Nowadays, there exists an extensive literature on systemic risk centered on the conditional versions of basic risk measures such as \(\text {V@R}\) and \(\text {AV@R}.\) In fact, the starting point of this body of research is the notion of CoVaR which stands for conditional Value-at-Risk. The idea behind CoVaR is to use the conditional distribution of a random variable (representing a particular financial institution) given that another random variable (representing a different institution) is in stress. Also, the conditional Expected Shortfall, CoES for short, is nothing but the \(\text {AV@R}\) of the first random variable conditional on the second, and can be represented as the tail-mean of the former given the CoVaR of the latter. In the path-dependent setting the definition of CoES for a portfolio process \(P \in {\mathscr {S}}\) is a specification of Definition 3, i.e. when \(\text {CED}_{\alpha }(P \, | \,\sigma (\pi _2(P)))\) is evaluated at the event \(A_{\beta }=\{\pi _2(P) \leqslant \text {iV@R}_{\beta }(P) \}\) for \(\beta \in (0,1).\) Assuming from now on that both the running minimum and the maximum drawdown have continuous marginals, we then can write:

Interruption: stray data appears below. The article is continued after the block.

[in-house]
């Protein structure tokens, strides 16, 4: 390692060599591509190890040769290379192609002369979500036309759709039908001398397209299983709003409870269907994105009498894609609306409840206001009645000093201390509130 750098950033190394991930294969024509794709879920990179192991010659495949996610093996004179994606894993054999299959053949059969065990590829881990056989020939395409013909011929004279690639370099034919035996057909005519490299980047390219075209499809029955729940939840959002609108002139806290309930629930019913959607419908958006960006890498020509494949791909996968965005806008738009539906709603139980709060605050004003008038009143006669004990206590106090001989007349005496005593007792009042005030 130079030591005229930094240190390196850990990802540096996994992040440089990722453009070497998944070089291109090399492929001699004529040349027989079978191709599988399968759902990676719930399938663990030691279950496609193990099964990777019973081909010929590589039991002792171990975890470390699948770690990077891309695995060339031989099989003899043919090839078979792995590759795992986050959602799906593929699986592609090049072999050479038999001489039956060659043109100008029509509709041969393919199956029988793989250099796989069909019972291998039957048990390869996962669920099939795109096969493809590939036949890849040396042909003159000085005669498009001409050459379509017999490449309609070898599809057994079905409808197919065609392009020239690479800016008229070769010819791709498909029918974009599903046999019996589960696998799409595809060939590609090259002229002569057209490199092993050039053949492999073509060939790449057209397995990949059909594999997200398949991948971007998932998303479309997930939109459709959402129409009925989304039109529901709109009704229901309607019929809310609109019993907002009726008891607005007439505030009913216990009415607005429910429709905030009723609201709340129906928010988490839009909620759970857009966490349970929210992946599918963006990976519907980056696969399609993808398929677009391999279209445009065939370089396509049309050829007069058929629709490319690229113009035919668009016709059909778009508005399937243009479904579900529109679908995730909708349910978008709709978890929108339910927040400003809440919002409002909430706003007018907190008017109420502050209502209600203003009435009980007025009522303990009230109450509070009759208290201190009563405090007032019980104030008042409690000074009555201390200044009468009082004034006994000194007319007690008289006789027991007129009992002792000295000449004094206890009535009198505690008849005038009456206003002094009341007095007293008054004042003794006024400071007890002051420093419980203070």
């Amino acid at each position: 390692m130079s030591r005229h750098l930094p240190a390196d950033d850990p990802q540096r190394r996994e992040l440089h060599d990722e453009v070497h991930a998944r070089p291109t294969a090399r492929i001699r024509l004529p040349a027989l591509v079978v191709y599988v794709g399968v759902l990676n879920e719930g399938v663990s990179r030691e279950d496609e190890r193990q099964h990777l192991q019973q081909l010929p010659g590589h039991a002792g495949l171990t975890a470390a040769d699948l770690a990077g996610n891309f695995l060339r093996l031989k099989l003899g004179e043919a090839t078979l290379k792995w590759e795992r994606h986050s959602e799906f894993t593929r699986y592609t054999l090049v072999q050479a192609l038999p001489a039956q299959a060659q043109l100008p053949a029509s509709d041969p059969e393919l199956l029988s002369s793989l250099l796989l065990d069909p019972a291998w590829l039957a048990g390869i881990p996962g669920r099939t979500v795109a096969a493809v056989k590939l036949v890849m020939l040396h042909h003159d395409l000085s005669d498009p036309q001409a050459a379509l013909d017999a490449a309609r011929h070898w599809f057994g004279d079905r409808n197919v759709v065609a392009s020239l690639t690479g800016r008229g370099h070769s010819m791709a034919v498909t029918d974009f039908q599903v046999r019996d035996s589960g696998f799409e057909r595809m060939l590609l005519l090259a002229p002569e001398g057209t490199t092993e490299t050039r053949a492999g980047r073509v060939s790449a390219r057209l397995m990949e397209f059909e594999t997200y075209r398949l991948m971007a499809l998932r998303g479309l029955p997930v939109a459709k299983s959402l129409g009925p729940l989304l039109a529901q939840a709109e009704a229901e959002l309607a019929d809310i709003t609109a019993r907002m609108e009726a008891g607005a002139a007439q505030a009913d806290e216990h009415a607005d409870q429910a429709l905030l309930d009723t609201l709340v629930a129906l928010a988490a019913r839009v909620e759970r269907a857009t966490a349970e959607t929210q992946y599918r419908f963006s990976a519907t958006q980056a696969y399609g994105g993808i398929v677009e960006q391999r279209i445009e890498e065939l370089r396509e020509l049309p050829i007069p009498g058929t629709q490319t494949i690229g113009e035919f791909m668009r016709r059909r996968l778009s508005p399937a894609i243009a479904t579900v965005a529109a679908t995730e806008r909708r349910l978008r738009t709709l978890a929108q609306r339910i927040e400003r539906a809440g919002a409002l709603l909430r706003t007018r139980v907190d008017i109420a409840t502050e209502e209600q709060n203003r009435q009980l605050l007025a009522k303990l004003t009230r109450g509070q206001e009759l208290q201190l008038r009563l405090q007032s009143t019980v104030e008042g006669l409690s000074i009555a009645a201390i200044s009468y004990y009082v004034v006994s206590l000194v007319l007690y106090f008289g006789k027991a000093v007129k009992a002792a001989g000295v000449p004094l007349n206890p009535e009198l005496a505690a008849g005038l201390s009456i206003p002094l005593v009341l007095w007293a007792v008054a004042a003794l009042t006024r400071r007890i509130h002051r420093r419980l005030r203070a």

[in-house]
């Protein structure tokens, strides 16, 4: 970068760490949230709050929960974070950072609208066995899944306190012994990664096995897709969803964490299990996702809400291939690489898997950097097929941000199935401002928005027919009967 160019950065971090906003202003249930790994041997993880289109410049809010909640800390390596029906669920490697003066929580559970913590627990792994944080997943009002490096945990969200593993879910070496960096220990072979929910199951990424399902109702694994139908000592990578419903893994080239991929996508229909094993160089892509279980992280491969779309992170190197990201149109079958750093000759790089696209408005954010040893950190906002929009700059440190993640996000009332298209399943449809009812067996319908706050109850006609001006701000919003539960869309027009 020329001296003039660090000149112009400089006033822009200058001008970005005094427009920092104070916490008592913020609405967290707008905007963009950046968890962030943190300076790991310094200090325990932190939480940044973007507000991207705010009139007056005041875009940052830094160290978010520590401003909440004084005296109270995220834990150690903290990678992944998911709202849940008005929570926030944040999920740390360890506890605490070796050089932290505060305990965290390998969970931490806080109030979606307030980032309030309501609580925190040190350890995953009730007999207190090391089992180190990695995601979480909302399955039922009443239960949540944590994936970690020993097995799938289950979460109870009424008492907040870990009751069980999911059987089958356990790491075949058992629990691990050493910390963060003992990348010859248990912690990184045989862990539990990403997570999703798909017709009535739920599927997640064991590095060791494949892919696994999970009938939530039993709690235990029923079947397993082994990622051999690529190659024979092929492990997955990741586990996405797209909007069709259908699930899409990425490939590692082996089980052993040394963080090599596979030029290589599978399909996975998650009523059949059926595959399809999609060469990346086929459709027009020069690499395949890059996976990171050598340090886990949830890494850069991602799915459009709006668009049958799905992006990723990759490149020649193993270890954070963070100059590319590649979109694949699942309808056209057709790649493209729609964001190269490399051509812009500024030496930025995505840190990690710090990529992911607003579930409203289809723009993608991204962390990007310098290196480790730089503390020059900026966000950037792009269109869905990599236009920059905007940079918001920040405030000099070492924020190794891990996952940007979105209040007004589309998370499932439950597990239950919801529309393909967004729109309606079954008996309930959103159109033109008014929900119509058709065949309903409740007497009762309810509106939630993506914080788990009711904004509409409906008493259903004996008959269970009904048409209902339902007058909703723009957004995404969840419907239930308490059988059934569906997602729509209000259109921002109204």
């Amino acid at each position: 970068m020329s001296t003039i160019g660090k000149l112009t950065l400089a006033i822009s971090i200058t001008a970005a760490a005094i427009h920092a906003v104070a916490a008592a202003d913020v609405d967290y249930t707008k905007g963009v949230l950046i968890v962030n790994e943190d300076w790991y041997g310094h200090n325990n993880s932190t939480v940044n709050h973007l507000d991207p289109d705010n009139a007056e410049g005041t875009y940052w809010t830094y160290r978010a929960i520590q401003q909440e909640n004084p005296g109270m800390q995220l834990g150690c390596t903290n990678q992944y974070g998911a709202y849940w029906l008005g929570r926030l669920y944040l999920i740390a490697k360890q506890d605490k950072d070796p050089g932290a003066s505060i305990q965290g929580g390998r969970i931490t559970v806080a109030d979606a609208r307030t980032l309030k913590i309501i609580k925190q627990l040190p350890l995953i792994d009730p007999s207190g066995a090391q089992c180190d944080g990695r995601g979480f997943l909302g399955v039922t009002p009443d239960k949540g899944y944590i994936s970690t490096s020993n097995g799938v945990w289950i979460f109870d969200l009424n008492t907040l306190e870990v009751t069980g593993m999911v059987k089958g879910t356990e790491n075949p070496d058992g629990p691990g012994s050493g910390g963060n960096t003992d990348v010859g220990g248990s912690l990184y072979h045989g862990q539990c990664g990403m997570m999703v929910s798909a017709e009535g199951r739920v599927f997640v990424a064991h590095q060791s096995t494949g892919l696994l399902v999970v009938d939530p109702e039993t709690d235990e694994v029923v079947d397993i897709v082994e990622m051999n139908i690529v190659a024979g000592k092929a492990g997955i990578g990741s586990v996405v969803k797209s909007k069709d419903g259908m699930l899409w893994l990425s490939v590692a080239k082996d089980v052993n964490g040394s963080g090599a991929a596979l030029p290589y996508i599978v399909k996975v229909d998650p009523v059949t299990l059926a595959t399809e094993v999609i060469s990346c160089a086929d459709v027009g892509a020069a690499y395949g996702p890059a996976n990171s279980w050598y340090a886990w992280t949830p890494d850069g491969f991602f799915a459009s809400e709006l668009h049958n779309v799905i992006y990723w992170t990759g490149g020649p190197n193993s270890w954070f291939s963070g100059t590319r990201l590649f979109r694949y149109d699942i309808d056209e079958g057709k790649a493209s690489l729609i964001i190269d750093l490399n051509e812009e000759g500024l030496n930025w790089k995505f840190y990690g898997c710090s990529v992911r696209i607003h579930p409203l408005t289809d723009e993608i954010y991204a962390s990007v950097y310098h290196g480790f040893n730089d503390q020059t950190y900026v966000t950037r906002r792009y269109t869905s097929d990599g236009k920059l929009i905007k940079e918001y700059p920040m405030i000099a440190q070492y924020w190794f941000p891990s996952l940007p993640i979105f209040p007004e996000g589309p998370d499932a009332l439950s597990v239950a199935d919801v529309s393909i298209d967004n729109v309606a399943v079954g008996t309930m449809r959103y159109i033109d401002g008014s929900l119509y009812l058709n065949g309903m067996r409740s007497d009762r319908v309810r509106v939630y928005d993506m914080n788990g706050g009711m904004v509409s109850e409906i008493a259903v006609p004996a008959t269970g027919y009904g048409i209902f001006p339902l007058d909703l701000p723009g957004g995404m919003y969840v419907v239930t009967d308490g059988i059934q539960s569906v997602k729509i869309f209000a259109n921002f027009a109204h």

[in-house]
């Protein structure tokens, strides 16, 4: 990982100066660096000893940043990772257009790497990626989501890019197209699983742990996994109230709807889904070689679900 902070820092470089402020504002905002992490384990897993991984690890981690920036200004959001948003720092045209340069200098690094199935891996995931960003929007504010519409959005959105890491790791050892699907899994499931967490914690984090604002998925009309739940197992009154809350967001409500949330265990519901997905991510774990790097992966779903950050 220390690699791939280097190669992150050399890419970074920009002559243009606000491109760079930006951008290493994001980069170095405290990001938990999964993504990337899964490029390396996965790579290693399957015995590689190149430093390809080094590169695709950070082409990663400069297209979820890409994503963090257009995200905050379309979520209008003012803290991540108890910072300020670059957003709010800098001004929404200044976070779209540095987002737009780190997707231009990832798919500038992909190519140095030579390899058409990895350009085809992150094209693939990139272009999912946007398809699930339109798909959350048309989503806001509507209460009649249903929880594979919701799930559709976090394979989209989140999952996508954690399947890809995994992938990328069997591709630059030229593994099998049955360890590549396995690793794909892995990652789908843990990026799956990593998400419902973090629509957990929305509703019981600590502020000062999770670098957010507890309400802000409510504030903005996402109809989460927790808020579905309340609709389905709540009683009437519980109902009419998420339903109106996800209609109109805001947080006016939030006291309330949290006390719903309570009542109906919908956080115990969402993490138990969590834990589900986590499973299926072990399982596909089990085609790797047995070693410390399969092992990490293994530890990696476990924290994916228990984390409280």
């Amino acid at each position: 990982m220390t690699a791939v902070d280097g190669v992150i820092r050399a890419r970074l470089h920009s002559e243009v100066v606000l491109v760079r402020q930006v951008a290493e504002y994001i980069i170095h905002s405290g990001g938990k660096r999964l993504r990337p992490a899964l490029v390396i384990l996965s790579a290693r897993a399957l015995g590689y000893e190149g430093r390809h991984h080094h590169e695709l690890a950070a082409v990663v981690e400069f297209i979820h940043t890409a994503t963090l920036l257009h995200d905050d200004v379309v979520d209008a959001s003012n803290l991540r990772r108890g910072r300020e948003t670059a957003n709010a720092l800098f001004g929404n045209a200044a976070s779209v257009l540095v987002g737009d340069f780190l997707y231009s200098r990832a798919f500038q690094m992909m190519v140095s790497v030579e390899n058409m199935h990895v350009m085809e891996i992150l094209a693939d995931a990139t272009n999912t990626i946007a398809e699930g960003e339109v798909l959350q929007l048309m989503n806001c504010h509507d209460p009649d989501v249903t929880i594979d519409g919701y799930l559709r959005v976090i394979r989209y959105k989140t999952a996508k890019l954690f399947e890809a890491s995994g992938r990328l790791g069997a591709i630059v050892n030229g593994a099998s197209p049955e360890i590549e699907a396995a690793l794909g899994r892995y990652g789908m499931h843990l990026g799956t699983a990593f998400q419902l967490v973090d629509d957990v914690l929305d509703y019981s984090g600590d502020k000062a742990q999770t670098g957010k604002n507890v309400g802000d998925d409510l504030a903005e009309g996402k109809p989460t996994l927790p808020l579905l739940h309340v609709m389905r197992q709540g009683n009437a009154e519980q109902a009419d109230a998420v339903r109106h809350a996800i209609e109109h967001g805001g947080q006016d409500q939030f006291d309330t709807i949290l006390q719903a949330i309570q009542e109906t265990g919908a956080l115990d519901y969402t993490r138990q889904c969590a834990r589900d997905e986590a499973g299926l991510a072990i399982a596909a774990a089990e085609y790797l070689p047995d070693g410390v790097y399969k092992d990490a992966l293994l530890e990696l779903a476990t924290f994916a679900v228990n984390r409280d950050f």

$$\begin{aligned} \text {CED}_{\alpha }(P \, | \,A_{\beta }) = \mathsf {E}\left( \pi _1(P) \, | \,\pi _1(P) > q_{A_{\beta },\alpha }(\pi _1(P)), A_{\beta } \right) , \quad \text {for all} \quad \alpha , \beta \in (0,1), \end{aligned}$$
(5)